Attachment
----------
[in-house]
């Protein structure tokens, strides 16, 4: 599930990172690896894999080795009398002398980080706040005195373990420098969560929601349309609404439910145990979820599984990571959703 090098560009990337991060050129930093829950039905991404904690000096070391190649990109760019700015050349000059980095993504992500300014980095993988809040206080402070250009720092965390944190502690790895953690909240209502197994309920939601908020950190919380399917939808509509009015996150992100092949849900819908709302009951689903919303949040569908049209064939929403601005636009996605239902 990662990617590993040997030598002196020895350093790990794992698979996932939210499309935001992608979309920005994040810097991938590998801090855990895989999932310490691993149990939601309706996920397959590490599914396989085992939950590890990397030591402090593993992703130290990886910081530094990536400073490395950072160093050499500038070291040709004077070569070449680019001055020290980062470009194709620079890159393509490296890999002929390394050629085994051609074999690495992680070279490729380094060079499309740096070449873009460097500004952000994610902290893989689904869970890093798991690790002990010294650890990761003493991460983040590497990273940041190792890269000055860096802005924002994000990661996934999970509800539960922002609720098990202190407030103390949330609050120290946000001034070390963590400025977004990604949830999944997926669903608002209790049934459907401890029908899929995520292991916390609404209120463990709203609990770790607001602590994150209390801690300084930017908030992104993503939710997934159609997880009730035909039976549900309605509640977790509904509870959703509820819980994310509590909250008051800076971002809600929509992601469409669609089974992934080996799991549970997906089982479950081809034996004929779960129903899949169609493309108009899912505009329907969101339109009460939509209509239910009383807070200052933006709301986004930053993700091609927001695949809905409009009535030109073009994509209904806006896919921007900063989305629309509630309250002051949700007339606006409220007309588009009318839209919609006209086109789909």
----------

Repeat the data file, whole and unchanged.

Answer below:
[in-house]
């Protein structure tokens, strides 16, 4: 599930990172690896894999080795009398002398980080706040005195373990420098969560929601349309609404439910145990979820599984990571959703 090098560009990337991060050129930093829950039905991404904690000096070391190649990109760019700015050349000059980095993504992500300014980095993988809040206080402070250009720092965390944190502690790895953690909240209502197994309920939601908020950190919380399917939808509509009015996150992100092949849900819908709302009951689903919303949040569908049209064939929403601005636009996605239902 990662990617590993040997030598002196020895350093790990794992698979996932939210499309935001992608979309920005994040810097991938590998801090855990895989999932310490691993149990939601309706996920397959590490599914396989085992939950590890990397030591402090593993992703130290990886910081530094990536400073490395950072160093050499500038070291040709004077070569070449680019001055020290980062470009194709620079890159393509490296890999002929390394050629085994051609074999690495992680070279490729380094060079499309740096070449873009460097500004952000994610902290893989689904869970890093798991690790002990010294650890990761003493991460983040590497990273940041190792890269000055860096802005924002994000990661996934999970509800539960922002609720098990202190407030103390949330609050120290946000001034070390963590400025977004990604949830999944997926669903608002209790049934459907401890029908899929995520292991916390609404209120463990709203609990770790607001602590994150209390801690300084930017908030992104993503939710997934159609997880009730035909039976549900309605509640977790509904509870959703509820819980994310509590909250008051800076971002809600929509992601469409669609089974992934080996799991549970997906089982479950081809034996004929779960129903899949169609493309108009899912505009329907969101339109009460939509209509239910009383807070200052933006709301986004930053993700091609927001695949809905409009009535030109073009994509209904806006896919921007900063989305629309509630309250002051949700007339606006409220007309588009009318839209919609006209086109789909």